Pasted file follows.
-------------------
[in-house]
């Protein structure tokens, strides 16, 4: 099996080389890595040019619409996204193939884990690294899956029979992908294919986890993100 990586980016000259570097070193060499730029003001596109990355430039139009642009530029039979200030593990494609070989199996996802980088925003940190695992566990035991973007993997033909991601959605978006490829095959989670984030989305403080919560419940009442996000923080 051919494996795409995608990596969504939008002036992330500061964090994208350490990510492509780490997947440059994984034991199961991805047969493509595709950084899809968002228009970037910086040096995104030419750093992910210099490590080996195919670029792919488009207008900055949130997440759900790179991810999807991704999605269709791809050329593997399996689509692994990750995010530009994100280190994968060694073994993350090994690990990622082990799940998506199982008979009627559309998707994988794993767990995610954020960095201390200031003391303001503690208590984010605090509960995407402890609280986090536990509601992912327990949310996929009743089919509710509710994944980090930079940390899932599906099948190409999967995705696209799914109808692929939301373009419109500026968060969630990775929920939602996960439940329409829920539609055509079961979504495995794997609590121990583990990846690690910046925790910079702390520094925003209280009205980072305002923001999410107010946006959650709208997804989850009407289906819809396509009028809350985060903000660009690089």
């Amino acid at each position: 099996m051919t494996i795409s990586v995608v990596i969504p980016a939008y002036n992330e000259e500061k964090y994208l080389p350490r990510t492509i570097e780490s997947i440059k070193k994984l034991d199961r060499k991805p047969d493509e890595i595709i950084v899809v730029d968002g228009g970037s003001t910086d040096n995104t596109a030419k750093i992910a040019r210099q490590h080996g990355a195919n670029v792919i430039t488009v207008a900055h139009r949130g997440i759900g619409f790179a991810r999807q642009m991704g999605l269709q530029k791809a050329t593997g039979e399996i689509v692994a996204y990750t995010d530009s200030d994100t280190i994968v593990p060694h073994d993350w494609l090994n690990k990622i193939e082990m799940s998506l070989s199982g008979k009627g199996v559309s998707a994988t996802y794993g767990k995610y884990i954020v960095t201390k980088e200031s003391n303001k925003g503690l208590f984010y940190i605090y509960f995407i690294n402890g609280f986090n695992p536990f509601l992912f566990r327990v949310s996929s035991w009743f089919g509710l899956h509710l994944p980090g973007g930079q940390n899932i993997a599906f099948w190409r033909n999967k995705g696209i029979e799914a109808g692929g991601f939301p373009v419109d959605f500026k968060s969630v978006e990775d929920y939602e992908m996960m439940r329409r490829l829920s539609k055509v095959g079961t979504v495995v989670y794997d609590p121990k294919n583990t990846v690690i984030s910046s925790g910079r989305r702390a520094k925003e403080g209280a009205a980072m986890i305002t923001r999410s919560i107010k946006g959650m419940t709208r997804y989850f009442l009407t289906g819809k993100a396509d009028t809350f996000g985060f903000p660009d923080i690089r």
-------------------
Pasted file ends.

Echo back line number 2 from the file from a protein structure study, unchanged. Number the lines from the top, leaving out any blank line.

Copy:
């Protein structure tokens, strides 16, 4: 099996080389890595040019619409996204193939884990690294899956029979992908294919986890993100 990586980016000259570097070193060499730029003001596109990355430039139009642009530029039979200030593990494609070989199996996802980088925003940190695992566990035991973007993997033909991601959605978006490829095959989670984030989305403080919560419940009442996000923080 051919494996795409995608990596969504939008002036992330500061964090994208350490990510492509780490997947440059994984034991199961991805047969493509595709950084899809968002228009970037910086040096995104030419750093992910210099490590080996195919670029792919488009207008900055949130997440759900790179991810999807991704999605269709791809050329593997399996689509692994990750995010530009994100280190994968060694073994993350090994690990990622082990799940998506199982008979009627559309998707994988794993767990995610954020960095201390200031003391303001503690208590984010605090509960995407402890609280986090536990509601992912327990949310996929009743089919509710509710994944980090930079940390899932599906099948190409999967995705696209799914109808692929939301373009419109500026968060969630990775929920939602996960439940329409829920539609055509079961979504495995794997609590121990583990990846690690910046925790910079702390520094925003209280009205980072305002923001999410107010946006959650709208997804989850009407289906819809396509009028809350985060903000660009690089």